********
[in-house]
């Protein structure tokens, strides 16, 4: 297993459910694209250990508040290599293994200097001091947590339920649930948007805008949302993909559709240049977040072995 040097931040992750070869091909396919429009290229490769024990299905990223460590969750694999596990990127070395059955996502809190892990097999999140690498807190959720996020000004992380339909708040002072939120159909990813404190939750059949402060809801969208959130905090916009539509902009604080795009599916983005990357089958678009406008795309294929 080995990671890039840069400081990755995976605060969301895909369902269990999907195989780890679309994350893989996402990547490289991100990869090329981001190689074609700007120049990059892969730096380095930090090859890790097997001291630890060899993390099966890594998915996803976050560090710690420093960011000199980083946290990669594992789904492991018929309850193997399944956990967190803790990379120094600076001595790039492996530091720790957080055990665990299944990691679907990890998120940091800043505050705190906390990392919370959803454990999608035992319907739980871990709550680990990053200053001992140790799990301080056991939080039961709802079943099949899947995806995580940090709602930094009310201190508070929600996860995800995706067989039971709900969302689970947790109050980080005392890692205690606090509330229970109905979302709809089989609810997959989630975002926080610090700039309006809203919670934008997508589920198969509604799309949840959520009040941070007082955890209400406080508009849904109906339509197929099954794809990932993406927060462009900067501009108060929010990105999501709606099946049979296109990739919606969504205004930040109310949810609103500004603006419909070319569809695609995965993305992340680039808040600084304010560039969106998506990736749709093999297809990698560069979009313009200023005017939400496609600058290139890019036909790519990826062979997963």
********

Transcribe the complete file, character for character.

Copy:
[in-house]
């Protein structure tokens, strides 16, 4: 297993459910694209250990508040290599293994200097001091947590339920649930948007805008949302993909559709240049977040072995 040097931040992750070869091909396919429009290229490769024990299905990223460590969750694999596990990127070395059955996502809190892990097999999140690498807190959720996020000004992380339909708040002072939120159909990813404190939750059949402060809801969208959130905090916009539509902009604080795009599916983005990357089958678009406008795309294929 080995990671890039840069400081990755995976605060969301895909369902269990999907195989780890679309994350893989996402990547490289991100990869090329981001190689074609700007120049990059892969730096380095930090090859890790097997001291630890060899993390099966890594998915996803976050560090710690420093960011000199980083946290990669594992789904492991018929309850193997399944956990967190803790990379120094600076001595790039492996530091720790957080055990665990299944990691679907990890998120940091800043505050705190906390990392919370959803454990999608035992319907739980871990709550680990990053200053001992140790799990301080056991939080039961709802079943099949899947995806995580940090709602930094009310201190508070929600996860995800995706067989039971709900969302689970947790109050980080005392890692205690606090509330229970109905979302709809089989609810997959989630975002926080610090700039309006809203919670934008997508589920198969509604799309949840959520009040941070007082955890209400406080508009849904109906339509197929099954794809990932993406927060462009900067501009108060929010990105999501709606099946049979296109990739919606969504205004930040109310949810609103500004603006419909070319569809695609995965993305992340680039808040600084304010560039969106998506990736749709093999297809990698560069979009313009200023005017939400496609600058290139890019036909790519990826062979997963």